Folliculitis, an infection that develops around hair follicles, has many causes. Most cases of folliculitis clear up without treatment, but in some cases, antibiotics or oral antifungal medications may be prescribed. Vitamins generally do not help prevent or treat folliculitis, except in severe cases that may require Accutane, a form of vitamin A.
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You can develop many different types of folliculitis. Deep folliculitis includes symptoms such as large, painful bumps, pus-filled blisters that break open or masses on the skin. Deep folliculitis can lead to scarring. Superficial folliculitis causes reddening or small bumps that develop around the hair shaft, or blisters similar to those seen in deep folliculitis. The chest, back and legs are common sites of infection in folliculitis, although the face, neck, thighs and buttocks can also be affected.
Accutane, a prescription drug whose generic name is isotretinoin, decreases the amount of oil your skin releases. Accutane helps several types of deep folliculitis, including gram-negative folliculitis, a form that develops after long-term antibiotic use. Severe cases of eosinophilic folliculitis, which develops in people with severe immune deficiency conditions such as HIV, may also benefit from long-term Accutane use. Accutane will not help superficial types of folliculitis, which may not require treatment beyond home remedies such as hot compresses or anti-itching creams.
Accutane can cause major birth defects if taken during pregnancy. For that reason, the drug cannot be sold unless the purchaser signs a document, called an iPLEDGE, stating that you understand the serious risks of taking this medication. Females must have a negative pregnancy test and agree to use birth control while on this medication, even if they have had a tubal ligation. A single dose of Accutane can cause birth defects, Drugs.com warns. Accutane may also increases depression, suicidal thoughts, seizures, liver disease, blurred vision, severe headache or a blistering skin rash.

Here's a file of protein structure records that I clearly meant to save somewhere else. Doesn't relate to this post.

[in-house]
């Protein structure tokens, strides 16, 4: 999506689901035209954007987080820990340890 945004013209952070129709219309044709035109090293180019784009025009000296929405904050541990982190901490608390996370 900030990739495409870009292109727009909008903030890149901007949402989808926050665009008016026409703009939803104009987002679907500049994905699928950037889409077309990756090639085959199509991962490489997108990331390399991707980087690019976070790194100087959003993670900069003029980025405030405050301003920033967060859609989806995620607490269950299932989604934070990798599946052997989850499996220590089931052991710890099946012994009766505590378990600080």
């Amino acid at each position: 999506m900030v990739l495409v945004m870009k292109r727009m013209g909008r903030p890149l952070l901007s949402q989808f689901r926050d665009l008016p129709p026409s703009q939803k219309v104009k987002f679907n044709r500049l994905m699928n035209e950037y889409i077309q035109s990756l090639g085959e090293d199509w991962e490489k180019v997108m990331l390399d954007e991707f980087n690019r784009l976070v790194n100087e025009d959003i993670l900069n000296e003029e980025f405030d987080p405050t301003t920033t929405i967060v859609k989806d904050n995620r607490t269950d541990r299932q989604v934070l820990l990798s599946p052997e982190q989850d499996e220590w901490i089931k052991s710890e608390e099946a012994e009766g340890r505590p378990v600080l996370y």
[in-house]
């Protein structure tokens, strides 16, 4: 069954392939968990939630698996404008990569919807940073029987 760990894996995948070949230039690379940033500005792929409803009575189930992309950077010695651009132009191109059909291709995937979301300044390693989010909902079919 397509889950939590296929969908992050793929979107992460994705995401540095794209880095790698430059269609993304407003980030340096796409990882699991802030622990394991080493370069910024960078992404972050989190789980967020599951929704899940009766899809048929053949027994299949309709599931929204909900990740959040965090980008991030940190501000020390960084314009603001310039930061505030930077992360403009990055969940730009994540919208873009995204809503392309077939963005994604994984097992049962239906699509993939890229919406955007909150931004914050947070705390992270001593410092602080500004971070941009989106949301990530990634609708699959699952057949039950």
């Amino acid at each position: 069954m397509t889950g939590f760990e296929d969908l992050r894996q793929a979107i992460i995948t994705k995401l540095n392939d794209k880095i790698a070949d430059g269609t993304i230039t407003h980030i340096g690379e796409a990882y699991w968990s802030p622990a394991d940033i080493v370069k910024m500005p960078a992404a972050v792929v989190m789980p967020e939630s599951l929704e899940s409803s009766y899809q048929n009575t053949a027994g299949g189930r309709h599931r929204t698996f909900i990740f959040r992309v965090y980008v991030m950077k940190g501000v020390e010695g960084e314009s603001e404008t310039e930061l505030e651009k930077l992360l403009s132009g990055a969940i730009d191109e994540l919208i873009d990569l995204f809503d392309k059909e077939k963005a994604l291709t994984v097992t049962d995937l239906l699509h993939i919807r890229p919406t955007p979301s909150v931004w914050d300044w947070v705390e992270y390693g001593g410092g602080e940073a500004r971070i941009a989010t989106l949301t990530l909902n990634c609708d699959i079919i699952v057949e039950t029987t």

Folliculitis in its mild forms, such as folliculitis caused by hot tub use or shaving, rarely requires any treatment. Folliculitis may also resemble a skin disorder caused by vitamin A deficiency, called phrynoderma. Do not assume you have a vitamin A deficiency and try to treat folliculitis on your own with a supplement. See your doctor for proper diagnosis and treatment. High doses of over-the-counter vitamin A can have similar side effects as Accutane.